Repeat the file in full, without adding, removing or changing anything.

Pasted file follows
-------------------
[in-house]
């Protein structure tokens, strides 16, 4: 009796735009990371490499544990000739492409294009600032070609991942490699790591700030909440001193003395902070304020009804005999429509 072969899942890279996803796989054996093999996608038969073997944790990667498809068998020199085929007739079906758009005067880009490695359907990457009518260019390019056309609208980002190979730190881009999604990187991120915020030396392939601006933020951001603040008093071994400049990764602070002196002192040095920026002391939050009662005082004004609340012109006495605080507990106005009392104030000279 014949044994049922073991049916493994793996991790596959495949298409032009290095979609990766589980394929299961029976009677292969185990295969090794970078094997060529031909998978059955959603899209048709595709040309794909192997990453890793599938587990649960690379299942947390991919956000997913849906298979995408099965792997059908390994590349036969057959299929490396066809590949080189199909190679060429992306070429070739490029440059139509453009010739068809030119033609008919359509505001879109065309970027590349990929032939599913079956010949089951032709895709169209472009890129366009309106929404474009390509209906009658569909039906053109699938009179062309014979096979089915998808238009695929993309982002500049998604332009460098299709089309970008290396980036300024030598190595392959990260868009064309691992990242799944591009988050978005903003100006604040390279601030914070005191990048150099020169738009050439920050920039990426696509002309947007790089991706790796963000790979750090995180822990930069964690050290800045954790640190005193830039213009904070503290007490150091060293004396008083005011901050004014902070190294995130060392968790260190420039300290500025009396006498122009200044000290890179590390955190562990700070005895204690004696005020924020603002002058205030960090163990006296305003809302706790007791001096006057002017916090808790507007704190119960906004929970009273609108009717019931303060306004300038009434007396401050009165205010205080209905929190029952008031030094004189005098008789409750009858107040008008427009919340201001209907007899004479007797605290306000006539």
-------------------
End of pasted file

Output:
[in-house]
């Protein structure tokens, strides 16, 4: 009796735009990371490499544990000739492409294009600032070609991942490699790591700030909440001193003395902070304020009804005999429509 072969899942890279996803796989054996093999996608038969073997944790990667498809068998020199085929007739079906758009005067880009490695359907990457009518260019390019056309609208980002190979730190881009999604990187991120915020030396392939601006933020951001603040008093071994400049990764602070002196002192040095920026002391939050009662005082004004609340012109006495605080507990106005009392104030000279 014949044994049922073991049916493994793996991790596959495949298409032009290095979609990766589980394929299961029976009677292969185990295969090794970078094997060529031909998978059955959603899209048709595709040309794909192997990453890793599938587990649960690379299942947390991919956000997913849906298979995408099965792997059908390994590349036969057959299929490396066809590949080189199909190679060429992306070429070739490029440059139509453009010739068809030119033609008919359509505001879109065309970027590349990929032939599913079956010949089951032709895709169209472009890129366009309106929404474009390509209906009658569909039906053109699938009179062309014979096979089915998808238009695929993309982002500049998604332009460098299709089309970008290396980036300024030598190595392959990260868009064309691992990242799944591009988050978005903003100006604040390279601030914070005191990048150099020169738009050439920050920039990426696509002309947007790089991706790796963000790979750090995180822990930069964690050290800045954790640190005193830039213009904070503290007490150091060293004396008083005011901050004014902070190294995130060392968790260190420039300290500025009396006498122009200044000290890179590390955190562990700070005895204690004696005020924020603002002058205030960090163990006296305003809302706790007791001096006057002017916090808790507007704190119960906004929970009273609108009717019931303060306004300038009434007396401050009165205010205080209905929190029952008031030094004189005098008789409750009858107040008008427009919340201001209907007899004479007797605290306000006539």